2009 Hall of Fame Inductee: Kelly Jones
The Pepperdine University Department of Athletics' 2009 Hall of Fame Induction Ceremony is coming up quickly (Sunday, October 25) and tickets to the annual event are still available.
The ceremony will be held on Sunday, October 25, at the Warner Center Marriott in Woodland Hills, Calif. A reception will be held at 5 p.m., with dinner and the awards presentation at 6 p.m. Tickets are $50 per plate and can be purchased by contacting Heather Collart at 310-506-6483 or email@example.com.
From now until the event, PepperdineSports.com will be running profiles on each of the seven inductees. Today is Kelly Jones' turn:
With two NCAA doubles titles on his resume, Kelly Jones is one of the most decorated men's tennis players in Pepperdine history.
A native of Georgia, Jones moved to San Diego at the age of 13, and that's where his tennis career blossomed. Despite not playing a national tournament until the age of 16, he would rank as high as #3 on the junior national level, was a singles and doubles finalist at the U.S. Junior National Championships and won a CIF singles title.
He entered Pepperdine as a freshman during the 1982-83 season and enjoyed an unprecedented four years of success. He won the 1984 NCAA doubles title with Jerome Jones, then came back and won the title again the next year with Carlos DiLaura. Jones won All-American honors all four seasons. He posted a career dual-match singles record of 76-32 (he held the school record for total singles wins and still ranks #6) and had a career dual-match doubles record of 71-19.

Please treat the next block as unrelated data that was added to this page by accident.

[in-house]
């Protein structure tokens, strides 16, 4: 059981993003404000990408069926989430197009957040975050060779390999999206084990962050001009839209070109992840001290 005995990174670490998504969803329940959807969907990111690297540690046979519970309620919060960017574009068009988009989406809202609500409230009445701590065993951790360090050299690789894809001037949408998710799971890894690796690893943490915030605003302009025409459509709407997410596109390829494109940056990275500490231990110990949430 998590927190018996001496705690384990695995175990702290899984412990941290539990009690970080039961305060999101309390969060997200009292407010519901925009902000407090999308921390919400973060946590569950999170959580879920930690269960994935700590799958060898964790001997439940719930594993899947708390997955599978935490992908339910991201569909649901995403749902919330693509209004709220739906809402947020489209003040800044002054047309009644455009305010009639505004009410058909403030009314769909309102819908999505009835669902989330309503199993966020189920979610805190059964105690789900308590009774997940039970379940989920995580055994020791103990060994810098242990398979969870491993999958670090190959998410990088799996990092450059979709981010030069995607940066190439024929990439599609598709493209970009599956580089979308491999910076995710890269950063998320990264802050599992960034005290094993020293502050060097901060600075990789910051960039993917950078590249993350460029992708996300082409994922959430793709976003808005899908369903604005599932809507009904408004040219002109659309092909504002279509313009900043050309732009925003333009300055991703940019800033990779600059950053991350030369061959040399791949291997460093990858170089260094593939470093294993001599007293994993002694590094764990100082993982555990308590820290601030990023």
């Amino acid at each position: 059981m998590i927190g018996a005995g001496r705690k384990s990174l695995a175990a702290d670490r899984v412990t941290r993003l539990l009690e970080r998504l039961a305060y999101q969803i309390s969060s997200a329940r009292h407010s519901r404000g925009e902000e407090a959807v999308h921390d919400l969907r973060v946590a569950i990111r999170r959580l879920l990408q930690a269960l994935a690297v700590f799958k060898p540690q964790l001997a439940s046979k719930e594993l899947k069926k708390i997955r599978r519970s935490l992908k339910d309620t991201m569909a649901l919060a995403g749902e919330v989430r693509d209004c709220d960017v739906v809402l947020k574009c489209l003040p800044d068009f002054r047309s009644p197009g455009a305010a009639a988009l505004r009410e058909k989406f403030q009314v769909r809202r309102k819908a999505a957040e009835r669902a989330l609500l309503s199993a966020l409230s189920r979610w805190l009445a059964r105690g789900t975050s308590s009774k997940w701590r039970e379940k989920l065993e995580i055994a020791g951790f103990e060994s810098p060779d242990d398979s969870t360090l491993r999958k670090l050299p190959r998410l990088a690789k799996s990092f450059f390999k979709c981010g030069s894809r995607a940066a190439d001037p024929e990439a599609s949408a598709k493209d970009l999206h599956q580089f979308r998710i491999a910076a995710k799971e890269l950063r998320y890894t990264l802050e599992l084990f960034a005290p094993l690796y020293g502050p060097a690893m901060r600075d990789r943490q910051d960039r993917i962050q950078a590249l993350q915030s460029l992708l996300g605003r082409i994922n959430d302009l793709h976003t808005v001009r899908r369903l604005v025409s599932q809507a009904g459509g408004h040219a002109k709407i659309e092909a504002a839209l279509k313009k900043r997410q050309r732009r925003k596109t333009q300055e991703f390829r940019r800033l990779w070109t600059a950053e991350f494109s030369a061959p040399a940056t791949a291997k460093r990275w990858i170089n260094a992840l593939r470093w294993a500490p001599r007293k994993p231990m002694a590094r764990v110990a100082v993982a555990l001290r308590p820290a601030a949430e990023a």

The two Jones (who were not related) had a 20-4 record in dual matches in 1984, and Jones and DiLaura went 21-6 in 1985.
Jones helped Pepperdine to outstanding team success as well. The Waves went to the NCAA Tournament all four times, placing second in 1986, third in 1984 and fourth in 1983. Pepperdine won WCC titles all four seasons and had an overall record of 98-25.
During his years at Pepperdine, Jones also took part in the 1984 Olympics in Los Angeles. Representing the United States, he reached the second round of the singles tournament.
Following his departure from Pepperdine, Jones began a very successful professional career in 1986. He earned the world's #1 ranking in doubles in 1992 and would win 10 career titles (eight in doubles and two in singles). He competed in a total of 45 Grand Slam events and was a finalist at three: the 1988 Wimbledon mixed doubles, the 1992 Australian men's doubles and the 1992 U.S. Open men's doubles. His two singles titles both took place in Singapore in 1989 and 1990.
After retiring from the tour in 1998, he went from playing to coaching and took a position as a USTA National Coach. He also served as the Director of Tennis Programs at Four Bridges Country Club from 2000-04. He currently runs KellyJonesTennis.com, which develops plans and strategies for families with high-level junior tennis players, and the Tennis LMS Institute, a full-time tennis academy. He also joined the University of South Florida's women's tennis program as a volunteer coach in 2008.
Jones is currently the coach for James Blake (who has been ranked as high as #4 in the world) and has also been the coach of such notable professionals as Mardy Fish, Xavier Malisse, John Isner, Justin Gimelstob and Alex O'Brien.
He was recently inducted into the San Diego Tennis Hall of Fame.
He and his wife Tami Whitlinger-Jones, a former top 40-ranked player on the WTA Tour, reside in Tampa, Fla., along with their daughter Makenna.